Querying other SMTP server for valid addresses?

Mike Bacher isp-list at TULSACONNECT.COM
Sat Nov 20 00:08:09 GMT 2004

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Steve Swaney wrote:

> Yes, there is a way. If you use sendmail, you might want to look at
> milter-ahead.
>         http://www.milter.info/milter-ahead/
> I quote from the web site:
> "This Sendmail milter (mail filter) allows a gateway mail server to
> call-ahead to a relay or internal mail store before accepting mail for
> recipients of a message. Think of it as a lazy man's LDAP. It could also be
> used by fallback MX servers to verify recipients with the primary MX."

Looks like exim has this sort of facility built-in.  Per the manual:

38.21. Callout verification

For non-local addresses, routing verifies the domain, but is unable to do any checking of 
the local part. There are situations where some means of verifying the local part is 
desirable. One way this can be done is to make an SMTP callback to the sending host (for a 
sender address) or a callforward to a subsequent host (for a recipient address), to see if 
the host accepts the address. We use the term callout to cover both cases. This facility 
should be used with care, because it can add a lot of resource usage to the cost of 
verifying an address. However, Exim does cache the results of callouts, which helps to 
reduce the cost. Details of caching are in the next section.

Recipient callouts are usually used only between hosts that are controlled by the same 
administration. For example, a corporate gateway host could use callouts to check for 
valid recipients on an internal mailserver. A successful callout does not guarantee that a 
real delivery to the address would succeed; on the other hand, a failing callout does 
guarantee that a delivery would fail.

If the callout option is present on a condition that verifies an address, a second stage 
of verification occurs if the address is successfully routed to one or more remote hosts. 
The usual case is routing by a dnslookup or a manualroute router, where the router 
specifies the hosts. However, if a router that does not set up hosts routes to an smtp 
transport with a hosts setting, the transport's hosts are used. If an smtp transport has 
hosts_override set, its hosts are always used, whether or not the router supplies a host 

The port that is used is taken from the transport, if it is specified and is a remote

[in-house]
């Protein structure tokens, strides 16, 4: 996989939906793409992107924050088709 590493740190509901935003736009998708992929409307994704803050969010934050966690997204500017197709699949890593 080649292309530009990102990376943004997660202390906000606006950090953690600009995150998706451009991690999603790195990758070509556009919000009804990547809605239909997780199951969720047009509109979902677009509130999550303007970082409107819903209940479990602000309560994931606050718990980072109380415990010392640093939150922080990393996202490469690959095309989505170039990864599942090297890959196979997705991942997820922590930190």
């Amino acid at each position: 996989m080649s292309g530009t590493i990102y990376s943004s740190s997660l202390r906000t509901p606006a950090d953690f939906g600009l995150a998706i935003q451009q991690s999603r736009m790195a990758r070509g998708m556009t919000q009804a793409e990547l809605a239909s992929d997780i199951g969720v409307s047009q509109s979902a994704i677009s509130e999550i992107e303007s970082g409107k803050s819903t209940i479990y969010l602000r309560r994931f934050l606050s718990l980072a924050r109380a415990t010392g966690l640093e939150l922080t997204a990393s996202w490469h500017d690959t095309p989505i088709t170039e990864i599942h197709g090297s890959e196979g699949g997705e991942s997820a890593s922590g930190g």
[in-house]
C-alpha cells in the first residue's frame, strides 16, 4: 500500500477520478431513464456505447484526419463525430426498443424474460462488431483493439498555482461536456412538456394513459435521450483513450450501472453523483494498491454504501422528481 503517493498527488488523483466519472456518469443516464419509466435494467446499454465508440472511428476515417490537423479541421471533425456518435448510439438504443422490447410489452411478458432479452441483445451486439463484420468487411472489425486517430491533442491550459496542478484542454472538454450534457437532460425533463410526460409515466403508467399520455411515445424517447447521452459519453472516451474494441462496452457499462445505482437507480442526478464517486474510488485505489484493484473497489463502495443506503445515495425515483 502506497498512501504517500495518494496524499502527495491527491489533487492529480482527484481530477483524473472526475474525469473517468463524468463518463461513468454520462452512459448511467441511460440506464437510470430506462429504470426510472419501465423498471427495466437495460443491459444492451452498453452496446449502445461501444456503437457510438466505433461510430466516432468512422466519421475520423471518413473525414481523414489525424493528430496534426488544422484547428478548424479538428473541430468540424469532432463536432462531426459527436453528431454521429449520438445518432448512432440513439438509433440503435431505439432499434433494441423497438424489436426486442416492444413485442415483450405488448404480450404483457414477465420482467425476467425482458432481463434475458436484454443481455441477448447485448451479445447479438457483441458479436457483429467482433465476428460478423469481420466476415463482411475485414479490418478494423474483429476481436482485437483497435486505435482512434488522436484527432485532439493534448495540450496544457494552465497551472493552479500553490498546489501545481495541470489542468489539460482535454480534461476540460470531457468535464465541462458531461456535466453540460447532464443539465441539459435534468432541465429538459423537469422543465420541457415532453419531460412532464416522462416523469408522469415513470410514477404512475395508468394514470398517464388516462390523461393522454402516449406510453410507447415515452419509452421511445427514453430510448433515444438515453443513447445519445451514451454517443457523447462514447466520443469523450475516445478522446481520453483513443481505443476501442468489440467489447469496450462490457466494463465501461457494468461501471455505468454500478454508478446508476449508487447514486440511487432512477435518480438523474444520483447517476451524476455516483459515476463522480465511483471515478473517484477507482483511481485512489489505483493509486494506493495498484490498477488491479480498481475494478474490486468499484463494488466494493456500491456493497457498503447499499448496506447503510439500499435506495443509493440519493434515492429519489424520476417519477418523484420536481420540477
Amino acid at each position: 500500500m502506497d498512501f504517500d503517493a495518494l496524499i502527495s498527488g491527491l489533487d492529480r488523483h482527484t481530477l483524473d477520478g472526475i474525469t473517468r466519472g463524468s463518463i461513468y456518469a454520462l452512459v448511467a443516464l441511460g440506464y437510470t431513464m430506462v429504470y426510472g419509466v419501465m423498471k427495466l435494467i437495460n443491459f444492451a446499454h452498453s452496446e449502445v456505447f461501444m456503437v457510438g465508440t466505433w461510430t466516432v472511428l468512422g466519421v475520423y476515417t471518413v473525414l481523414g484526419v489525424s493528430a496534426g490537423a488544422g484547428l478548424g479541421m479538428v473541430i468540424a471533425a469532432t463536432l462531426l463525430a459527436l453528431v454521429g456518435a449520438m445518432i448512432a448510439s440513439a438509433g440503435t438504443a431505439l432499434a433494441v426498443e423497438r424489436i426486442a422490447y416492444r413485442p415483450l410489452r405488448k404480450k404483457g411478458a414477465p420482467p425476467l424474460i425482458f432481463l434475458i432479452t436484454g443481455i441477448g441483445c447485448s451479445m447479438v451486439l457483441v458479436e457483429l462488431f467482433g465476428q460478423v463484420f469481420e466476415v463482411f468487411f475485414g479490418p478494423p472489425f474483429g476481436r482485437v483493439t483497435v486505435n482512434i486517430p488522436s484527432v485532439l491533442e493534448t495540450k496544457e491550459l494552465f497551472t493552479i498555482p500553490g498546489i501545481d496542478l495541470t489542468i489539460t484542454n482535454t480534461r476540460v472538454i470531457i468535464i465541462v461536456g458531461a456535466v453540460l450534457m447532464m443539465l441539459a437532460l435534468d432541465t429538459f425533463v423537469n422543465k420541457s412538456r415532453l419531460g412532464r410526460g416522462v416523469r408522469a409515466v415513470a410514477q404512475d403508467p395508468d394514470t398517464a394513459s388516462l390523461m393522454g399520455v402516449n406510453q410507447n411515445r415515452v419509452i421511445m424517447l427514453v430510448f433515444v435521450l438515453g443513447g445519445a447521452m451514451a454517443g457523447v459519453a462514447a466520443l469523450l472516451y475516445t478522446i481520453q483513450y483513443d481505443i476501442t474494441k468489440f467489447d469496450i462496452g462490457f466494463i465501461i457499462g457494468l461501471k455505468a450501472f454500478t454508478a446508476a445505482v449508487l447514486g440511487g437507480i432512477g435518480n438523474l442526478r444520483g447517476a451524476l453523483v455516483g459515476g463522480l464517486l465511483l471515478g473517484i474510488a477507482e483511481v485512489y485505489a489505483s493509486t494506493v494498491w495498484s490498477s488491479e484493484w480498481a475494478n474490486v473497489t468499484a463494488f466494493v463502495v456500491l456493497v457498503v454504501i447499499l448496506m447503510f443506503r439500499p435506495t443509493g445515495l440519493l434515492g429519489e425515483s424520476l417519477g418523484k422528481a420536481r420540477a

transport. (For routers that do verification only, no transport need be specified.) 
Otherwise, the default SMTP port is used. If a remote transport specifies an outgoing 
interface, this is used; otherwise the interface is not specified.

For a sender callout check, Exim makes SMTP connections to the remote hosts, to test 
whether a bounce message could be delivered to the sender address. The following SMTP 
commands are sent:

   HELO <primary host name>
   RCPT TO:<the address to be tested>

LHLO is used instead of HELO if the transport's protocol option is set to ^Ólmtp^Ô.

A recipient callout check is similar. By default, it also uses an empty address for the 
sender. This default is chosen because most hosts do not make use of the sender address 
when verifying a recipient. Using the same address means that a single cache entry can be 
used for each recipient. Some sites, however, do make use of the sender address when 
verifying. These are catered for by the use_sender and use_postmaster options, described 
in the next section.

If the response to the RCPT command is a 2xx code, the verification succeeds. If it is 
5xx, the verification fails. For any other condition, Exim tries the next host, if any. If 
there is a problem with all the remote hosts, the ACL yields ^Ódefer^Ô, unless the defer_ok 
parameter of the callout option is given, in which case the condition is forced to succeed.


Mike Bacher / isp-list at tulsaconnect.com
TCIS - TulsaConnect Internet Services
Phone: 918-584-1100x110 Fax: 918-582-5776

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